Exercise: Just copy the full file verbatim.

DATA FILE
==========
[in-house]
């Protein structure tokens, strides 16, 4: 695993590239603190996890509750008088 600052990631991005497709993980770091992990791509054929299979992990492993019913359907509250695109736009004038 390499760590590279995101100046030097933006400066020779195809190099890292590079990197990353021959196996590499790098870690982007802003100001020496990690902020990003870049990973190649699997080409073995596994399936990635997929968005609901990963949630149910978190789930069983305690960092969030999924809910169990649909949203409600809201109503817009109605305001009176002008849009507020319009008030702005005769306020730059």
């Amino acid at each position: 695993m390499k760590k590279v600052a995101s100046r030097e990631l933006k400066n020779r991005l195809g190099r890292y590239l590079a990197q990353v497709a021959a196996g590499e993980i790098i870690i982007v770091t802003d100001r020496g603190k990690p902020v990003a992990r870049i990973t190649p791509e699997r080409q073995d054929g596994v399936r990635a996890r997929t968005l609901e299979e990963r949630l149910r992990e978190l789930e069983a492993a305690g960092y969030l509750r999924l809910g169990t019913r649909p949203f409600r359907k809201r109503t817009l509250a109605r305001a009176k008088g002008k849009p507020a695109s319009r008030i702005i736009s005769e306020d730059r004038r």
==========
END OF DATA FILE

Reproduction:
[in-house]
């Protein structure tokens, strides 16, 4: 695993590239603190996890509750008088 600052990631991005497709993980770091992990791509054929299979992990492993019913359907509250695109736009004038 390499760590590279995101100046030097933006400066020779195809190099890292590079990197990353021959196996590499790098870690982007802003100001020496990690902020990003870049990973190649699997080409073995596994399936990635997929968005609901990963949630149910978190789930069983305690960092969030999924809910169990649909949203409600809201109503817009109605305001009176002008849009507020319009008030702005005769306020730059």
């Amino acid at each position: 695993m390499k760590k590279v600052a995101s100046r030097e990631l933006k400066n020779r991005l195809g190099r890292y590239l590079a990197q990353v497709a021959a196996g590499e993980i790098i870690i982007v770091t802003d100001r020496g603190k990690p902020v990003a992990r870049i990973t190649p791509e699997r080409q073995d054929g596994v399936r990635a996890r997929t968005l609901e299979e990963r949630l149910r992990e978190l789930e069983a492993a305690g960092y969030l509750r999924l809910g169990t019913r649909p949203f409600r359907k809201r109503t817009l509250a109605r305001a009176k008088g002008k849009p507020a695109s319009r008030i702005i736009s005769e306020d730059r004038r």